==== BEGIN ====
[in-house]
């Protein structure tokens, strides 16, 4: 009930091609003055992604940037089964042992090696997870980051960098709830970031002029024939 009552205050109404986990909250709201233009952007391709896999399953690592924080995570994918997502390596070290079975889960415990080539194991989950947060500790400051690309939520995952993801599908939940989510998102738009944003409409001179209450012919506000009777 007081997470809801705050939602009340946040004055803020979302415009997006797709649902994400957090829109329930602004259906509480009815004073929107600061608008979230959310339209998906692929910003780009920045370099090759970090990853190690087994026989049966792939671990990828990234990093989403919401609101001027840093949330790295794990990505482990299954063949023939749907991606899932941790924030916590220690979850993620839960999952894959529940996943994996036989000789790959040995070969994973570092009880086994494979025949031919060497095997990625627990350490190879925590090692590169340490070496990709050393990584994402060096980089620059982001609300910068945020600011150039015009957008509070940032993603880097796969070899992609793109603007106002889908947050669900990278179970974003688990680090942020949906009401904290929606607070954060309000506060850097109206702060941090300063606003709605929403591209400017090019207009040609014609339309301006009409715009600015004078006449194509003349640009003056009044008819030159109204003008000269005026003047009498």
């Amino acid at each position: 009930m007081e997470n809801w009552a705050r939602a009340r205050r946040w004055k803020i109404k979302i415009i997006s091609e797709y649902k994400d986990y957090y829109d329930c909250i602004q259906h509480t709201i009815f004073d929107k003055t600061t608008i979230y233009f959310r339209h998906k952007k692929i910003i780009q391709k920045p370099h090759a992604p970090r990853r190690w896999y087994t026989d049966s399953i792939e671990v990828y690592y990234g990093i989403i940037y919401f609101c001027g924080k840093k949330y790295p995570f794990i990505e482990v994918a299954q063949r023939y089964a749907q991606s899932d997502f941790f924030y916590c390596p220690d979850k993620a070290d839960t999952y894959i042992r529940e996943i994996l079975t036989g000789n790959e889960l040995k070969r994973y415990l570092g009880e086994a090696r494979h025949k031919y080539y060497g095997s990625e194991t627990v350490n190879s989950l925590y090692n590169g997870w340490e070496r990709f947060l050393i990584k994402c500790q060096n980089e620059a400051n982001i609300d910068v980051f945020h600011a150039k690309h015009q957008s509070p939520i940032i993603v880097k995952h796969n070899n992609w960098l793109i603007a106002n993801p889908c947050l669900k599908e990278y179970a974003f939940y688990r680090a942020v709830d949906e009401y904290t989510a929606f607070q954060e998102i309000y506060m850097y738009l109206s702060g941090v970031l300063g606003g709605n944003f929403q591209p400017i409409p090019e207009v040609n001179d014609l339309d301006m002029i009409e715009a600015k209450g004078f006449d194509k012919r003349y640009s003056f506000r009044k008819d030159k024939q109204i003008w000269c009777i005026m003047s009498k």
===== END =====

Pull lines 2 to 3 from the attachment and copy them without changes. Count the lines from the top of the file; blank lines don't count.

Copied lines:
């Protein structure tokens, strides 16, 4: 009930091609003055992604940037089964042992090696997870980051960098709830970031002029024939 009552205050109404986990909250709201233009952007391709896999399953690592924080995570994918997502390596070290079975889960415990080539194991989950947060500790400051690309939520995952993801599908939940989510998102738009944003409409001179209450012919506000009777 007081997470809801705050939602009340946040004055803020979302415009997006797709649902994400957090829109329930602004259906509480009815004073929107600061608008979230959310339209998906692929910003780009920045370099090759970090990853190690087994026989049966792939671990990828990234990093989403919401609101001027840093949330790295794990990505482990299954063949023939749907991606899932941790924030916590220690979850993620839960999952894959529940996943994996036989000789790959040995070969994973570092009880086994494979025949031919060497095997990625627990350490190879925590090692590169340490070496990709050393990584994402060096980089620059982001609300910068945020600011150039015009957008509070940032993603880097796969070899992609793109603007106002889908947050669900990278179970974003688990680090942020949906009401904290929606607070954060309000506060850097109206702060941090300063606003709605929403591209400017090019207009040609014609339309301006009409715009600015004078006449194509003349640009003056009044008819030159109204003008000269005026003047009498």
């Amino acid at each position: 009930m007081e997470n809801w009552a705050r939602a009340r205050r946040w004055k803020i109404k979302i415009i997006s091609e797709y649902k994400d986990y957090y829109d329930c909250i602004q259906h509480t709201i009815f004073d929107k003055t600061t608008i979230y233009f959310r339209h998906k952007k692929i910003i780009q391709k920045p370099h090759a992604p970090r990853r190690w896999y087994t026989d049966s399953i792939e671990v990828y690592y990234g990093i989403i940037y919401f609101c001027g924080k840093k949330y790295p995570f794990i990505e482990v994918a299954q063949r023939y089964a749907q991606s899932d997502f941790f924030y916590c390596p220690d979850k993620a070290d839960t999952y894959i042992r529940e996943i994996l079975t036989g000789n790959e889960l040995k070969r994973y415990l570092g009880e086994a090696r494979h025949k031919y080539y060497g095997s990625e194991t627990v350490n190879s989950l925590y090692n590169g997870w340490e070496r990709f947060l050393i990584k994402c500790q060096n980089e620059a400051n982001i609300d910068v980051f945020h600011a150039k690309h015009q957008s509070p939520i940032i993603v880097k995952h796969n070899n992609w960098l793109i603007a106002n993801p889908c947050l669900k599908e990278y179970a974003f939940y688990r680090a942020v709830d949906e009401y904290t989510a929606f607070q954060e998102i309000y506060m850097y738009l109206s702060g941090v970031l300063g606003g709605n944003f929403q591209p400017i409409p090019e207009v040609n001179d014609l339309d301006m002029i009409e715009a600015k209450g004078f006449d194509k012919r003349y640009s003056f506000r009044k008819d030159k024939q109204i003008w000269c009777i005026m003047s009498k």